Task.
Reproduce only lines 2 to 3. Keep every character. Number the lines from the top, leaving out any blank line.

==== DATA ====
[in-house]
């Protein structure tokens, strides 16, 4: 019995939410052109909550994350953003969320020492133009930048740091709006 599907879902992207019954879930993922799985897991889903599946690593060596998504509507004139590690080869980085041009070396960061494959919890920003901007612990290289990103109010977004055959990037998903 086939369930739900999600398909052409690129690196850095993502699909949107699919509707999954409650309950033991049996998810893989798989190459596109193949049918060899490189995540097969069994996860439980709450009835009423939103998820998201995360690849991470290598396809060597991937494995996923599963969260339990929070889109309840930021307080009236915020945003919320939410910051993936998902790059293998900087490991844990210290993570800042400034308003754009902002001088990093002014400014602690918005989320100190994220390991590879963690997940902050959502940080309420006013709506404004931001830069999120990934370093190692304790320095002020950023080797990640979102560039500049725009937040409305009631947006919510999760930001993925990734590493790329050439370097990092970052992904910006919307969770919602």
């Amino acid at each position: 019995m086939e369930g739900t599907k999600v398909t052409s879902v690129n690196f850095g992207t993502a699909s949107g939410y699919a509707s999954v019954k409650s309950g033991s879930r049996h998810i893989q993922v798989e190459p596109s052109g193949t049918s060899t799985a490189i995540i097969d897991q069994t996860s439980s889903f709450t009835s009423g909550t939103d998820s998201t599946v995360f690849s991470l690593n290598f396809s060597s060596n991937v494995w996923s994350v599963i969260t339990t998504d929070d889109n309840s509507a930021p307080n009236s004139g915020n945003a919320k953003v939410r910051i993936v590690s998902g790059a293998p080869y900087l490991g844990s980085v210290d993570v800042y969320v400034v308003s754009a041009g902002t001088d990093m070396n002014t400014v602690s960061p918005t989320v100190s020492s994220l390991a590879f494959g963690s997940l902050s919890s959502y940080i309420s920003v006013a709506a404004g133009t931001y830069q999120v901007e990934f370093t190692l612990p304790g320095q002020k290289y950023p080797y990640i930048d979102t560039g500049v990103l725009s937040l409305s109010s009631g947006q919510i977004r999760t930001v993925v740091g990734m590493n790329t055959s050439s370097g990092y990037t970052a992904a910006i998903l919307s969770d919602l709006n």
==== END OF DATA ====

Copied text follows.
């Protein structure tokens, strides 16, 4: 019995939410052109909550994350953003969320020492133009930048740091709006 599907879902992207019954879930993922799985897991889903599946690593060596998504509507004139590690080869980085041009070396960061494959919890920003901007612990290289990103109010977004055959990037998903 086939369930739900999600398909052409690129690196850095993502699909949107699919509707999954409650309950033991049996998810893989798989190459596109193949049918060899490189995540097969069994996860439980709450009835009423939103998820998201995360690849991470290598396809060597991937494995996923599963969260339990929070889109309840930021307080009236915020945003919320939410910051993936998902790059293998900087490991844990210290993570800042400034308003754009902002001088990093002014400014602690918005989320100190994220390991590879963690997940902050959502940080309420006013709506404004931001830069999120990934370093190692304790320095002020950023080797990640979102560039500049725009937040409305009631947006919510999760930001993925990734590493790329050439370097990092970052992904910006919307969770919602």
């Amino acid at each position: 019995m086939e369930g739900t599907k999600v398909t052409s879902v690129n690196f850095g992207t993502a699909s949107g939410y699919a509707s999954v019954k409650s309950g033991s879930r049996h998810i893989q993922v798989e190459p596109s052109g193949t049918s060899t799985a490189i995540i097969d897991q069994t996860s439980s889903f709450t009835s009423g909550t939103d998820s998201t599946v995360f690849s991470l690593n290598f396809s060597s060596n991937v494995w996923s994350v599963i969260t339990t998504d929070d889109n309840s509507a930021p307080n009236s004139g915020n945003a919320k953003v939410r910051i993936v590690s998902g790059a293998p080869y900087l490991g844990s980085v210290d993570v800042y969320v400034v308003s754009a041009g902002t001088d990093m070396n002014t400014v602690s960061p918005t989320v100190s020492s994220l390991a590879f494959g963690s997940l902050s919890s959502y940080i309420s920003v006013a709506a404004g133009t931001y830069q999120v901007e990934f370093t190692l612990p304790g320095q002020k290289y950023p080797y990640i930048d979102t560039g500049v990103l725009s937040l409305s109010s009631g947006q919510i977004r999760t930001v993925v740091g990734m590493n790329t055959s050439s370097g990092y990037t970052a992904a910006i998903l919307s969770d919602l709006n």